PROFESSOR Robert Kelly was back before the cameras this week to join the chortling at the mayhem unleashed by the two mini tornadoes, better known as daughter Marion and son James, who breezed into his live interview with the BBC.

The American academic, you will recall, was in his spare bedroom-cum-office in Busan waxing knowledgeably on Skype about South Korean politics when four-year-old Marion burst in like she had just taken a detour from leading a parade down Fifth Avenue.

Then James, eight months, entered the frame in one of the scariest vehicles known to adult shins – a baby walker. “Then I knew it was over,” sighed Dr Kelly.

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Speaking about the incident this week, the academic and his wife, Jung-a Kim, said the first thing they had worried about was that the BBC would never call again. Given the Trump administration’s manoeuvrings in North Korea’s direction, and the general hyperactivity of Kim Jong-un, I don’t think the professor will be out of a gig any time soon.

In fact, the Kellys had become instant heroes to all those in need of a laugh. Here were the best laid plans of adults trashed in an instant, a great big raspberry in the face of notion that children can always be tidied away, out of sight, while the grown-ups do their silly things.

There was one bitter footnote to the fun, though, after it emerged some people had assumed Jung-a was the maid. While Mr Kelly said he had felt “pretty uncomfortable” with that, his wife urged people just to enjoy the YouTube video for what it was, some much needed light relief. If she ever moves on from herding toddlers there is a place for Mrs Kelly in any country’s diplomatic service.

It had been speculated that the reason Dr Kelly did not simply get up from the desk and steer Marion out of the room was because he was not wearing trousers. Now the smart money says he was wearing trews, but they were comfy old jeans, and he thought they would look a bit daft with a suit jacket. How did that plan work out, prof?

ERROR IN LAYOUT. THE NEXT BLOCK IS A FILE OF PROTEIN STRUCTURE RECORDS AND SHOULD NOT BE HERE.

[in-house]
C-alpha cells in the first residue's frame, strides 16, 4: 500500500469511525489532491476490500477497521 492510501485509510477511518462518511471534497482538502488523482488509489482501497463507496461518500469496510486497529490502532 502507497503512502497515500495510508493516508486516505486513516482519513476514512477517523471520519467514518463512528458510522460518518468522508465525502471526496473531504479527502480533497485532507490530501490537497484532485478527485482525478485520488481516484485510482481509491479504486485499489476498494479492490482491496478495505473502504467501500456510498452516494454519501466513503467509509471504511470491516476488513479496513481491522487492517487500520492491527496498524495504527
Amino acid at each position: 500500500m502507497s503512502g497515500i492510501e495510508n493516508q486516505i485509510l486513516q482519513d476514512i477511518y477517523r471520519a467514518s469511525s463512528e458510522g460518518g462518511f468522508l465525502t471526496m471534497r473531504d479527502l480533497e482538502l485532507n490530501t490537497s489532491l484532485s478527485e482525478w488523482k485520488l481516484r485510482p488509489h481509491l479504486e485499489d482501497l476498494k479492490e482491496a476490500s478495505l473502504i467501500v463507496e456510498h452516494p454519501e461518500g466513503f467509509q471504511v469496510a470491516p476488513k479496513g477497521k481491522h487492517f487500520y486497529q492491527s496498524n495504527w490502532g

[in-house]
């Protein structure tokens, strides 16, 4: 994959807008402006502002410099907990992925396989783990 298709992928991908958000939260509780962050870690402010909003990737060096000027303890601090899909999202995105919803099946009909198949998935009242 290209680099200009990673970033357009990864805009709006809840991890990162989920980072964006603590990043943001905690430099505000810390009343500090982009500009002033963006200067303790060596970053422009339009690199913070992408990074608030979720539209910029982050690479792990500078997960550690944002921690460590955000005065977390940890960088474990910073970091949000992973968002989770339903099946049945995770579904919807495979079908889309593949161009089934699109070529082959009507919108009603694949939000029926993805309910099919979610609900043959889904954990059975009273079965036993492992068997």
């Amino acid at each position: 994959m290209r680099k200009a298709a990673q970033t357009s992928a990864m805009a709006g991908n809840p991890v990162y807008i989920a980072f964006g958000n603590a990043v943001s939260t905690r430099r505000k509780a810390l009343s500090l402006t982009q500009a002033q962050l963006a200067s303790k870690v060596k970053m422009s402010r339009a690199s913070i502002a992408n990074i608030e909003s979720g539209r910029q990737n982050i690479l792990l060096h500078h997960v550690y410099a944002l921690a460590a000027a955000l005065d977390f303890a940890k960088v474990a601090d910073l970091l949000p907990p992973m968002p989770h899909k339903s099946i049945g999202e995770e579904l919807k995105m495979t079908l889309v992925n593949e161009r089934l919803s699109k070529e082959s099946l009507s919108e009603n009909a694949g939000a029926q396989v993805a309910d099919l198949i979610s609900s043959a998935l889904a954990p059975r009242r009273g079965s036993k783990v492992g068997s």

Still on Planet Media, NBC’s Today came to Scotland to film a segment on the country once cringingly dubbed “the best small country in the world” by then First Minister Jack McConnell, a man who strangely enough did not go on to enjoy success as an advertising guru.

Scotland’s Phil MacHugh, who co-hosted the segment with Al Roker and Sheinelle Jones, was impressed by the size and slickness of the US media operation, as well he might be. During the 2004 US presidential election, your correspondent was in Canton, Ohio, when it was suddenly announced that George W Bush would be holding a rally in town. Bagging a press seat meant going through a procedure only slightly less onerous than a full body drug search, but all dignity cast aside, I secured accreditation and raced to the venue at the time requested.

And so we waited for the candidate to arrive. And waited. And the temperature rose. And rose. Just when I thought I was going to faint and be carried out by the cops Beatles-fan style, there was a roar of machinery and a heavenly chill filled the air. “Thank God,” said the local reporter sitting next to me. “The White House press corps has arrived.” The manager had been waiting for these rare breeds to appear before he switched on the air conditioning.

The insult “snowflakes” was not around back then, so another term was used. Just as the Queen smells fresh paint everywhere she goes, so the world of a senior White House reporter is one of Air Force One, crisp mountain air, and for all I know petal-strewn hotel beds. It is almost enough to make one have sympathy for White House spokesman Sean Spicer. Almost.

Spicer’s latest weapon of mass distraction was to talk up claims that President Obama asked British intelligence to conduct surveillance on Trump Tower before the election, GCHQ was understandably miffed at such allegations, with its own spokesman coming out of the shadows yesterday to dub the claims “utterly ridiculous”. Take a chill pill, Sean.